|کد مقاله||کد نشریه||سال انتشار||مقاله انگلیسی||ترجمه فارسی||نسخه تمام متن|
|2060996||1076426||2016||9 صفحه PDF||سفارش دهید||دانلود رایگان|
• Microbiology and edaphic properties were compared among grassland and oil palm soils.
• Bacterial and fungal community composition and multiple N-cycle genes were assessed.
• Microbial responses were linked to variation in soil physicochemistry among sites.
• pH and organic C may be indicators for effects of land use change on soil biology.
The conversion of grassland to oil palm is expected to increase throughout tropical regions where oil palm grows. Given the extent of land use change, there are concerns associated with impacts on ecosystem function and nutrient cycling. For this work, soil samples were collected in Papua New Guinea from 15 sites with oil palm (planted on grassland) and adjacent remnant grassland. Using DNA-based approaches, bacterial and fungal community composition was assessed in each sample, along with abundance of genes involved in key nitrogen cycling steps: nitrification (bacterial and archaeal amoA genes), nitrite reduction (nirS gene), and nitrous oxide reduction (nosZ gene). Across all microbial properties measured, variation among sites was greater than variation due to land use change. This was driven by among-site variation in soil physicochemical properties, particularly total soil organic carbon content and δ13C, electrical conductivity, exchangeable calcium, potassium and magnesium content, and extractable phosphorus content. The results suggest that in this environment, routinely measured soil properties such as soil pH, organic carbon, and exchangeable cation contents may serve as indicators for the effects of land use and management on soil microbial community composition and functioning.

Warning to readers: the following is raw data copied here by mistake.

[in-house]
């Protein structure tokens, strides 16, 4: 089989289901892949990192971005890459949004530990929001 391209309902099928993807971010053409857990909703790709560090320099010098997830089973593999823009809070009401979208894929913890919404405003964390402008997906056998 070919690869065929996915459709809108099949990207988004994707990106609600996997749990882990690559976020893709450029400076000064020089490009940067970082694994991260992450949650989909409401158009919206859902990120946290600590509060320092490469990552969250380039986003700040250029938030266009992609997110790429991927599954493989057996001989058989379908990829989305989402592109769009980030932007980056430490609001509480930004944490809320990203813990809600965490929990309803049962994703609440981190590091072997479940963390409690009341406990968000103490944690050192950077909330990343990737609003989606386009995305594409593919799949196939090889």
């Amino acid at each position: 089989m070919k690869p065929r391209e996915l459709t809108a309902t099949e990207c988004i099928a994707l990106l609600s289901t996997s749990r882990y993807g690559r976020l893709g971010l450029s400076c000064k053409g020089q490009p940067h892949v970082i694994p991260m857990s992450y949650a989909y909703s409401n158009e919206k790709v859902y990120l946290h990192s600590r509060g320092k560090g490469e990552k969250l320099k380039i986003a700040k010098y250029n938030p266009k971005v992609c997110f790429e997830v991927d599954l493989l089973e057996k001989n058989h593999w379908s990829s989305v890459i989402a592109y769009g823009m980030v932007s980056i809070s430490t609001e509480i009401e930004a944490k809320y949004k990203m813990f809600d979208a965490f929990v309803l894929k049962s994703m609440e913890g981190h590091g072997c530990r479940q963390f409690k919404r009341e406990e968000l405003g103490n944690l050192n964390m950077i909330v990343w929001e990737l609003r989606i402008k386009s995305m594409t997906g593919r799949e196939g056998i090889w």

Journal: Pedobiologia - Volume 59, Issue 3, May 2016, Pages 83–91